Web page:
Is this the ultimate 4e D&D Netbook? I think so

One of the most common reasons I’ve heard for folks not giving 4e D&D a chance is “But it hasn’t got x!” where x could be a much loved race, class or monster that’s sadly lacking from the Core Rules. WoTC have plugged the largest holes with the return of the Gnome, Half-Orc, Barbarian and Bard but there’s still a metric ton of goodness from Third Edition and prior that has yet to make a reintroduction.

That’s where the 4e Races and Classes netbook by Stormonu comes in. It’s an evolving labour of love which was begun long before PHB2 and the like came on the scene. That means there’s some degree of overlap with the later Core Books with alternate racial and class write-ups for the Gnome, Half-Orc, Bard, Barbarian, Druid, Illusionist, Monk and Sorcerer. It’s well worth a close look though as you may well prefer these alternatives to the Core version, or find something to take away.

The netbook also includes the Aasimar race and the Enchanter, Evoker, Necromancer and Transmuter classes. Each class gets a full write-up with special abilities and Powers to level thirty and a handful of Paragon Classes for each, and there’s additional Powers and options for the Core classes too. It’s all done with a close eye to what’s gone before in previous Editions of D&D with the welcome return of many old friends Spells from the good old days of D&D, either as Attack or Utility Powers for one of the Arcane Classes or as Rituals. If there’s a Spell you wish was back in 4e, I lay odds  you’ll find it here.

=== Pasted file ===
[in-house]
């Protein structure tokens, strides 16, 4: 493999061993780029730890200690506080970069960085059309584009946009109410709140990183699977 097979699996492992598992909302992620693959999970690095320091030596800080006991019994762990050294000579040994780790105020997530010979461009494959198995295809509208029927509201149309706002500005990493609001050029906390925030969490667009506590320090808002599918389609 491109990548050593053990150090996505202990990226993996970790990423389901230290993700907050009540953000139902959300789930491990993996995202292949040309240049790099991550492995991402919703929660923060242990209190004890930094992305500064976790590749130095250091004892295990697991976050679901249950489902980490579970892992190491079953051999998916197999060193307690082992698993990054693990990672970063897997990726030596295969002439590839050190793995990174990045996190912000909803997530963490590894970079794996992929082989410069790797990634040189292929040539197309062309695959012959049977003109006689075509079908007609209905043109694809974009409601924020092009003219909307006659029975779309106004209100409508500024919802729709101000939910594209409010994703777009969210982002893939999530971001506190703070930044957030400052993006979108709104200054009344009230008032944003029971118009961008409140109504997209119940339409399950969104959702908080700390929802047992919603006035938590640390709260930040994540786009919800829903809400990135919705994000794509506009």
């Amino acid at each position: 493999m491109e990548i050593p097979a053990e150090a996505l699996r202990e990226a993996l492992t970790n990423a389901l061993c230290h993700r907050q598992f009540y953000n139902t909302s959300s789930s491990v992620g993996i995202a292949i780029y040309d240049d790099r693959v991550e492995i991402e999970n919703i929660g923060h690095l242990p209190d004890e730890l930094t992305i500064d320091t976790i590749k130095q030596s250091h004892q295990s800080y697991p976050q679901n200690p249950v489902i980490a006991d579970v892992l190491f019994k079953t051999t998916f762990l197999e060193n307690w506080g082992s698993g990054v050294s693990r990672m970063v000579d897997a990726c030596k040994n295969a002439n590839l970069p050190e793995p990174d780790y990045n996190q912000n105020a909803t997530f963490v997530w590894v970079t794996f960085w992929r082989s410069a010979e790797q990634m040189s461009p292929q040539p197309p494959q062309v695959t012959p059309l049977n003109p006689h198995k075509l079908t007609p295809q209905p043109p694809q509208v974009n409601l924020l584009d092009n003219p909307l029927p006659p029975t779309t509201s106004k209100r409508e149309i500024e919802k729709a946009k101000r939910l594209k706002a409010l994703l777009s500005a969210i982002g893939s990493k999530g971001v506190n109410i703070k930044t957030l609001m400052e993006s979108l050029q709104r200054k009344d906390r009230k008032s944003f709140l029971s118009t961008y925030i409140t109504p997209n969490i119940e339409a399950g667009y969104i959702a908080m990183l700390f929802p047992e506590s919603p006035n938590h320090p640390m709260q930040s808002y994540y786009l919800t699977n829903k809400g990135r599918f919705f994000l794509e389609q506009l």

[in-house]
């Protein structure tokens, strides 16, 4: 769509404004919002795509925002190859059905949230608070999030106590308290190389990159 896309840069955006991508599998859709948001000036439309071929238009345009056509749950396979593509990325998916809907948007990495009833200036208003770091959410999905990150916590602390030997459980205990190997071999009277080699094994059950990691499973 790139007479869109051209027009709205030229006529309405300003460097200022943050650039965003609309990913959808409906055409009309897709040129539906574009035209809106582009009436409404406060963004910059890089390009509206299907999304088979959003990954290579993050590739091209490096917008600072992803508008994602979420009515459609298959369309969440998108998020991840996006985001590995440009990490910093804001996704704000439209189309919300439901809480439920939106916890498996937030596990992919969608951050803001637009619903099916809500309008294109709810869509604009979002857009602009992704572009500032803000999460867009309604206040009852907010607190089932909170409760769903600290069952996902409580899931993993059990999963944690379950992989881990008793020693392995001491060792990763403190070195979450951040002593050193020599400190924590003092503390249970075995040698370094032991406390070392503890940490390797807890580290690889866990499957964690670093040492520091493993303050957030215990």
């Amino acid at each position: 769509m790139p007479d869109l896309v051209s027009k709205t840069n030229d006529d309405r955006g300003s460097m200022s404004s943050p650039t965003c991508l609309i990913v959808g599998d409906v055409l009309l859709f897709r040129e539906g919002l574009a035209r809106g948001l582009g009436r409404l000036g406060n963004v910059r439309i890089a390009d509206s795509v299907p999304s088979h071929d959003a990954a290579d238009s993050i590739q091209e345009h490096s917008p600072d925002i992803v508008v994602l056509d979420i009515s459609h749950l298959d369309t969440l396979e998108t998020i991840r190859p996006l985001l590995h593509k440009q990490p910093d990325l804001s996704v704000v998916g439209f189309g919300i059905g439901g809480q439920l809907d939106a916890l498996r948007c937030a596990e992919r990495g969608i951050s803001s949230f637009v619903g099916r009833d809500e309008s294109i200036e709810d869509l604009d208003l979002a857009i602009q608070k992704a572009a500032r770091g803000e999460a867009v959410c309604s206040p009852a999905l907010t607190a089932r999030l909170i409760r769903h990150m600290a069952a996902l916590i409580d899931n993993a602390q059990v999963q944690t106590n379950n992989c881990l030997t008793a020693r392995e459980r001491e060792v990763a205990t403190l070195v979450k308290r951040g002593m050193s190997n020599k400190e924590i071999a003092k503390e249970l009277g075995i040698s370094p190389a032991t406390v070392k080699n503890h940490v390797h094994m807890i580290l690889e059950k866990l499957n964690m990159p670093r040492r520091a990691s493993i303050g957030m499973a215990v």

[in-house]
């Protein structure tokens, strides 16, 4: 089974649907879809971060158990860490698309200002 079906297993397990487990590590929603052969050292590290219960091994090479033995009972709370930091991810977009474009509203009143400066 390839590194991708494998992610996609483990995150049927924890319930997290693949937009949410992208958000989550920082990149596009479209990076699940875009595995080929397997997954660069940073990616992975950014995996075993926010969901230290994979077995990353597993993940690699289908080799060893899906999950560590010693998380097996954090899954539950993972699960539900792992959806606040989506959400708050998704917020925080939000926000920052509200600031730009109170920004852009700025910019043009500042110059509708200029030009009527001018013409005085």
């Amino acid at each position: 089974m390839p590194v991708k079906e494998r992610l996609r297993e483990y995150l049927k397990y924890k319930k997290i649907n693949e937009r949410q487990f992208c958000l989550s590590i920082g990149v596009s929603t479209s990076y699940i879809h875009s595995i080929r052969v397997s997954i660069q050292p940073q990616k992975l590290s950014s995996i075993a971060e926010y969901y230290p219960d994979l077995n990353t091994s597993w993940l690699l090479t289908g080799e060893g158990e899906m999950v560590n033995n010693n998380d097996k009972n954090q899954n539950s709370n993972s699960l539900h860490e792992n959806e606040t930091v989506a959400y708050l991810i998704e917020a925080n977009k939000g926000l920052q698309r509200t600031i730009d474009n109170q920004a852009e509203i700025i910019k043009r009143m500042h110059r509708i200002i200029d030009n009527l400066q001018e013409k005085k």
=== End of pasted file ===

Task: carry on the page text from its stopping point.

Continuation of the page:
Following on there’s new options for Skill use in the form of Skill Emphasis and Skill Expertise. The former grants you a +2 bonus to a specific use of a skill while the latter brings Skill Points back into the game. Neither are options I’d use personally but if you play a grittier, more skill-focused game they might fit right in.

Next up is Yet More Feats, many of which are tailored for the races and classes within. Then it’s onto the good stuff – a real, honest and complete equipment list. Yay! We see a welcome return to Studded Leather and the Chain Shirt as well as more weapons then no less than 13 pages of normal, mundane items your character wants and needs. This is an equipment list to suit the most obsessive 2nd Edition AD&D player with prices for everything from a bowl of soup to a hand centrifuge. Oh yeah!

When it comes to magic items it’s yet more old school brought back to 4e with the return of such items as the Robe of Useful Items and Horn of Blasting. We also find Gnomish Pick, Halfling Sling (which sadly doesn’t sling halflings, despite the name) and other racially-themed weapons in among scores of new armours, weapons, musical instruments, rings, scrolls, rods and more. I’m a big fan of magic ‘quipment and this section is definitely going to get a lot of use, especially when converting prior edition old-school dungeons.

By this point I should point out that we’re only about halfway through a 520 page tome. From there it’s monsters all the way with full stats for everything from a wide variety of animals (at last!) to Athach, non-comedy Bullywugs, Cave Fishers, Neogi, Thoqquas and a whole range of classic monsters from all eras of D&D. I can’t find fault with any of them.

Seriously, if this was available as a full-priced hardback I wouldn’t hesitate to recommend it. As it is, it’s free and can be entirely yours, right now. This netbook fills all the gaps in 4e I can think of and more besides. It gives you races and classes you wish you had, and provides enough old school goodness to the table to keep even the grognardiest grognard happy for months on end.

So, what you waiting for? Go get it now!

17 Comments on “Is this the ultimate 4e D&D Netbook? I think so”